Former Secondary Math Teacher with over ten years of experience Mrs Elizabeth Ong shares her views:
Talk to any teachers or parents and you will surely hear mixed responses on what exactly should be the ideal class size in school. Being a former teacher, I am definitely for the (piped) dream of having a smaller class size, simply because it would allow me to get to know my students better and dedicate more resources towards them.
My sentiments are shared by others. According to a study by Princeton University professors, one of the key advantages of having smaller class sizes is that teachers are able to get to know their students better, and can build stronger relationships. The Princeton study also noted that students who were in schools with smaller class sizes scored higher on achievement tests, even when they were no longer in a smaller-class-size model school.
Currently, the average class size in Singapore for mainstream schools (primary and secondary) can go up to 40 students per class. Each class usually have a Lead Form Teacher and one or two Co-Form Teachers (usually for Normal Technical or Academic Classes which will cease to exist by 2024.) In the recent years, MOE has gradually been trying to increase the Teacher to Student ratio by having some classes to be conducted by two Teachers, one leading and the other facilitating. MOE has also hired more Allied Educators that can support Teachers during lessons administratively or reaching out to “weaker” students that need more guidance.
It is no secret that teachers find it more challenging to work with students in classes larger than 25 or 30 students. Large classrooms make discussion and group work more difficult. A study conducted by three professors at the University of London found that in larger classrooms, students were definitely less engaged. What was most surprising to the professors was that students who disengaged were the students struggling most in school. Also, the teacher had more negative behaviors to address with students who were having difficulty in school.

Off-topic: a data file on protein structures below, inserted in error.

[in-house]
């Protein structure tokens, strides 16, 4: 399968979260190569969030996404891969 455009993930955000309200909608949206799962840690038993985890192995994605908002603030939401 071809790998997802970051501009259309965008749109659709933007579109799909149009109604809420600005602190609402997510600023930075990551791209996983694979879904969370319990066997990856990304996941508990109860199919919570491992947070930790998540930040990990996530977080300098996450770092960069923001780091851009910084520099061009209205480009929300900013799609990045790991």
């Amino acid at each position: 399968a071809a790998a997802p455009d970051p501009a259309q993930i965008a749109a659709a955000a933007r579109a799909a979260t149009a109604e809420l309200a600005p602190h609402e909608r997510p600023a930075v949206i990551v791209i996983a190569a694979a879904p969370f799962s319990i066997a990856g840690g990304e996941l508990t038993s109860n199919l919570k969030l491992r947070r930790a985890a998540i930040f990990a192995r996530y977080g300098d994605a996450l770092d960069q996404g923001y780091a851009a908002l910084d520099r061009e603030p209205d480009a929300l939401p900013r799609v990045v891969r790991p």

Will there ever be a day where our class size in government schools will shrink to just 20 per class? Perhaps.
In the upcoming GE 2020 election in Singapore, the worker’s party is proposing that reform as part of their manifesto.
Here are some of the proposals WP laid out in its manifesto:
- Prune average class sizes to 20 — from the present 29 to 34 in primary and secondary schools
- In nations that are part of the Organisation for Economic Cooperation and Development, whose membership comprises mostly rich countries, the average class size is between 21 and 24
- The smaller classes should be instituted progressively, with academically weaker students benefiting first. Priority should be given to foundational subjects in primary schools and Normal stream subjects in secondary schools
Although there are numerous advantages when it comes to having a small class size, yet there are similar benefits that we should recognize when it comes to having a larger class can offer. Other than easing the taxpayer’s pockets due to economics of scale, a larger class size can actually promote diversity and having more students in a class often translate to higher energy and fun. Classes will go by quicker and are less boring, students may also indirectly become more independent because teachers would not be able to pay too much attention to them.
A smaller class size may be a pie in the sky for now. Most parents would definitely wish that it can be realised soon. In the meantime, finding tutors can definitely help support your children’s academic journey. For math tuition by former MOE teachers , please contact here.